How to Use Sessions

You can add session support to grammY by using the built-in session middleware.

Example Usage

Here is an example bot that counts messages containing a pizza emoji 🍕:

import { Bot, Context, session, SessionFlavor } from "grammy";

// Define the shape of our session.
interface SessionData {
  pizzaCount: number;
}

// Flavor the context type to include sessions.
type MyContext = Context & SessionFlavor<SessionData>;

const bot = new Bot<MyContext>("");

// Install session middleware, and define the initial session value.
function initial(): SessionData {
  return { pizzaCount: 0 };
}
bot.use(session({ initial }));

bot.command("hunger", async (ctx) => {
  const count = ctx.session.pizzaCount;
  await ctx.reply(`Your hunger level is ${count}!`);
});

bot.hears(/.*🍕.*/, (ctx) => ctx.session.pizzaCount++);

bot.start();
const { Bot, session } = require("grammy");

const bot = new Bot("");

// Install session middleware, and define the initial session value.
function initial() {
  return { pizzaCount: 0 };
}
bot.use(session({ initial }));

bot.command("hunger", async (ctx) => {
  const count = ctx.session.pizzaCount;
  await ctx.reply(`Your hunger level is ${count}!`);
});

bot.hears(/.*🍕.*/, (ctx) => ctx.session.pizzaCount++);

bot.start();
import {
  Bot,
  Context,
  session,
  SessionFlavor,
} from "https://deno.land/x/grammy@v1.11.1/mod.ts";

// Define shape of our session.
interface SessionData {
  pizzaCount: number;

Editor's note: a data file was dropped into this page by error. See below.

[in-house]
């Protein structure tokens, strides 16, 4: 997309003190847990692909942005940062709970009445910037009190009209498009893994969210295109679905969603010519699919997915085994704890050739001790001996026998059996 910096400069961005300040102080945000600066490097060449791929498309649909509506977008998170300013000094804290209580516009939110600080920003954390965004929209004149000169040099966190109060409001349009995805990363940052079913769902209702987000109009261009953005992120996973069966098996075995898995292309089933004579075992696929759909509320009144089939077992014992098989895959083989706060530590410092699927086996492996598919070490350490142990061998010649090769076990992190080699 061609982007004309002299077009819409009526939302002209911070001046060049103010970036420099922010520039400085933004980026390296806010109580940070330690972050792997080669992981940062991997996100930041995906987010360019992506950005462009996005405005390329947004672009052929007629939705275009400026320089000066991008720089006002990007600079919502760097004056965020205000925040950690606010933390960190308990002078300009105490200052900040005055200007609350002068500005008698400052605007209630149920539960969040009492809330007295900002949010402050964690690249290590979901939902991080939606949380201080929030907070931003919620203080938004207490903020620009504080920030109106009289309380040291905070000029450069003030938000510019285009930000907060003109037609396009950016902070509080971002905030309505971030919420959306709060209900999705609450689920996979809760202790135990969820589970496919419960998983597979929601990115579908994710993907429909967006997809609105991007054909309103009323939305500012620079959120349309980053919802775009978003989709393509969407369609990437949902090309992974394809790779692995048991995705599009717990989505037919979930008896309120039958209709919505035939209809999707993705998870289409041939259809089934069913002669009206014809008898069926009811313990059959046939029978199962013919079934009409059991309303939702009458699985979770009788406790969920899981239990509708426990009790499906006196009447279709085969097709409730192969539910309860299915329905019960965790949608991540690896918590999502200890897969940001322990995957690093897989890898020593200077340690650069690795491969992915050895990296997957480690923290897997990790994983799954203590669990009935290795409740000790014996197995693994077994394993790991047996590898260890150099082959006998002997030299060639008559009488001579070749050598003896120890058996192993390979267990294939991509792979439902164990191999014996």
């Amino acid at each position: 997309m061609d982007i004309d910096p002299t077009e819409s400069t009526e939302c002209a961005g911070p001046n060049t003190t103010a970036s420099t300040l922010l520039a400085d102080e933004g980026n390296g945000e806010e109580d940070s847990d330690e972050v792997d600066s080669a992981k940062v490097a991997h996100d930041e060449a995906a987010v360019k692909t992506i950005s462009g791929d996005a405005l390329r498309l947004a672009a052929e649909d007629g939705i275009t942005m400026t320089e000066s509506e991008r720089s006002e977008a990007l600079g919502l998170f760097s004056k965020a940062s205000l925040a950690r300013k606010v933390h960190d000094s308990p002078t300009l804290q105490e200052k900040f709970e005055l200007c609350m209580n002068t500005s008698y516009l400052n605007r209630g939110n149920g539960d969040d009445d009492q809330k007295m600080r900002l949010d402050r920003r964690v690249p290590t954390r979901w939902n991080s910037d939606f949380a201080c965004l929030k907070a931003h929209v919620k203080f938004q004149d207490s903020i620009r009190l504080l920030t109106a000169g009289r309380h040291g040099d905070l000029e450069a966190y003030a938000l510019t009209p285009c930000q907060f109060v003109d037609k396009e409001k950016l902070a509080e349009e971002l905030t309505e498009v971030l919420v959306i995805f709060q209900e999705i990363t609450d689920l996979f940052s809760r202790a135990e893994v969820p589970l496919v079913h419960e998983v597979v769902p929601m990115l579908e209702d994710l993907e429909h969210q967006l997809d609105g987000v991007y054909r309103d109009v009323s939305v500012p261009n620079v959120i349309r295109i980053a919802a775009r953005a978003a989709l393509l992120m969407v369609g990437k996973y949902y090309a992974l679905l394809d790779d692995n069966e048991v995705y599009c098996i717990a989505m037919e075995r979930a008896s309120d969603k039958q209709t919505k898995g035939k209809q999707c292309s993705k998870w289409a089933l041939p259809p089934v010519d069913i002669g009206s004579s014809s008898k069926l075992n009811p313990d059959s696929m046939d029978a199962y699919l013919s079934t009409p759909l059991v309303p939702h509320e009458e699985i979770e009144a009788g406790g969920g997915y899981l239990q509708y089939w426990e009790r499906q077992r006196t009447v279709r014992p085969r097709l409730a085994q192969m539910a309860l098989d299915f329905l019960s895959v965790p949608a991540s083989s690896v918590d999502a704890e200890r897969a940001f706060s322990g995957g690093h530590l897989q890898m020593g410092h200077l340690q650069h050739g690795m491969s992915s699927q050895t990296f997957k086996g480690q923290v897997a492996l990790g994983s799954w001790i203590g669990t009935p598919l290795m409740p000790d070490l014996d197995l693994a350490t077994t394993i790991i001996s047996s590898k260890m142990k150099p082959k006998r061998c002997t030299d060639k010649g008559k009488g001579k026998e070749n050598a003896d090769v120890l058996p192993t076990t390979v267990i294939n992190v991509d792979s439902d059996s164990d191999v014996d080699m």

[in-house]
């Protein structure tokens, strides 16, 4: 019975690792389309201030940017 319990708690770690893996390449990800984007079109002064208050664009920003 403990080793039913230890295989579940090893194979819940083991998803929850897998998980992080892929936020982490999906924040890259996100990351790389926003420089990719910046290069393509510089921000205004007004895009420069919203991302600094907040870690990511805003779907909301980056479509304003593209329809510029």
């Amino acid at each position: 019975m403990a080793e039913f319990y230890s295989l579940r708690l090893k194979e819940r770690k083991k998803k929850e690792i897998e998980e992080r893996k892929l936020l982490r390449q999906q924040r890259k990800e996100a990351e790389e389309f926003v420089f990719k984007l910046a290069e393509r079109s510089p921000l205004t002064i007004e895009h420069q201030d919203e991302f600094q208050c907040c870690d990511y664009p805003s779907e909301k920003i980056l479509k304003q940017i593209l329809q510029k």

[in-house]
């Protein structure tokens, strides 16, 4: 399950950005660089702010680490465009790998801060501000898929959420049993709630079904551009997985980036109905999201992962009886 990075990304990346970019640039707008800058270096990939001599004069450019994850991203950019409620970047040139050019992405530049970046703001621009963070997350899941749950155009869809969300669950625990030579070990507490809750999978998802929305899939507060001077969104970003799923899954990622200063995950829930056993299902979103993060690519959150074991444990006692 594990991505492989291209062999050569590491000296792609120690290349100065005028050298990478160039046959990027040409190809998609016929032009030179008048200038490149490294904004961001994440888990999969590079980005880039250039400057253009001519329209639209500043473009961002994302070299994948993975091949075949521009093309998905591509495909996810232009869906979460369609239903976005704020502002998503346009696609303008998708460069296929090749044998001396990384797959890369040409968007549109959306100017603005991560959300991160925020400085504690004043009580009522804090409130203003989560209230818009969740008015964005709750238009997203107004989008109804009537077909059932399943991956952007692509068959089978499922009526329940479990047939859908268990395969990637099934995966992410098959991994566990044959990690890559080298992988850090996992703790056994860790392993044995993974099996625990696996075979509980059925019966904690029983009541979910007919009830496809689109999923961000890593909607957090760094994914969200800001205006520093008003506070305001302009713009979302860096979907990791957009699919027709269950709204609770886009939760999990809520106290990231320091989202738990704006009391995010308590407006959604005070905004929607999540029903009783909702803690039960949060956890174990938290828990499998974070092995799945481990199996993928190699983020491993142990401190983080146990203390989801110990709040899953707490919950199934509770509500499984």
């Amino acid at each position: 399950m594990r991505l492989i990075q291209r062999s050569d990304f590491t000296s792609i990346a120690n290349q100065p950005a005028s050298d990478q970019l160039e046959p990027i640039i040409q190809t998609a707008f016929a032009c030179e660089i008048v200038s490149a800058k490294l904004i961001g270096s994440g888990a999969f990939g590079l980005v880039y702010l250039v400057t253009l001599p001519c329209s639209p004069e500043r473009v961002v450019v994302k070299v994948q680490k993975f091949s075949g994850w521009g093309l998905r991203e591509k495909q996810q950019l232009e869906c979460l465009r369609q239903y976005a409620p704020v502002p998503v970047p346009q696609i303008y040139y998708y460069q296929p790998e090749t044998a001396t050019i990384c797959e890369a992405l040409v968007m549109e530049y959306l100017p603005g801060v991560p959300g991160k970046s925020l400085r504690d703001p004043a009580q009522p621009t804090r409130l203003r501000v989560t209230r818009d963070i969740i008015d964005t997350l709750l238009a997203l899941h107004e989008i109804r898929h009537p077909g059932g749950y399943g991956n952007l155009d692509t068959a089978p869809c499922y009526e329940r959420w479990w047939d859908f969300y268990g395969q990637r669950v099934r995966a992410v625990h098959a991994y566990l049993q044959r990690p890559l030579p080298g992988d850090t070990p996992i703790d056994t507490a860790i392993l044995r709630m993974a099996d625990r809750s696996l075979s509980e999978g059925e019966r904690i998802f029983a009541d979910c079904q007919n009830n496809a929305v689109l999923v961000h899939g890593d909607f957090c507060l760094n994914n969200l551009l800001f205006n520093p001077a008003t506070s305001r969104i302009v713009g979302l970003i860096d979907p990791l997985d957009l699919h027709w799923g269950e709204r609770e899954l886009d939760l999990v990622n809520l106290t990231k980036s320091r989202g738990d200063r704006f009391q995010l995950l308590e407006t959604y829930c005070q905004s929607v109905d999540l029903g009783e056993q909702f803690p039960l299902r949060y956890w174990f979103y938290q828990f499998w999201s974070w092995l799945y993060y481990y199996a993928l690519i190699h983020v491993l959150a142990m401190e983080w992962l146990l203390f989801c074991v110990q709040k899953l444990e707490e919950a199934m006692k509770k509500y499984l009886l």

}

// Flavor the context type to include sessions.
type MyContext = Context & SessionFlavor<SessionData>;

const bot = new Bot<MyContext>("");

// Install session middleware, and define the initial session value.
function initial(): SessionData {
  return { pizzaCount: 0 };
}
bot.use(session({ initial }));

bot.command("hunger", async (ctx) => {
  const count = ctx.session.pizzaCount;
  await ctx.reply(`Your hunger level is ${count}!`);
});

bot.hears(/.*🍕.*/, (ctx) => ctx.session.pizzaCount++);

bot.start();

Note how we also have to adjust the context type to make the session available on it. The context flavor is called SessionFlavor.

Initial Session Data

When a user first contacts your bot, no session data is available for them. It is therefore important that you specify the initial option for the session middleware. Pass a function that generates a new object with initial session data for new chats.

// Creates a new object that will be used as initial session data.
function createInitialSessionData() {
  return {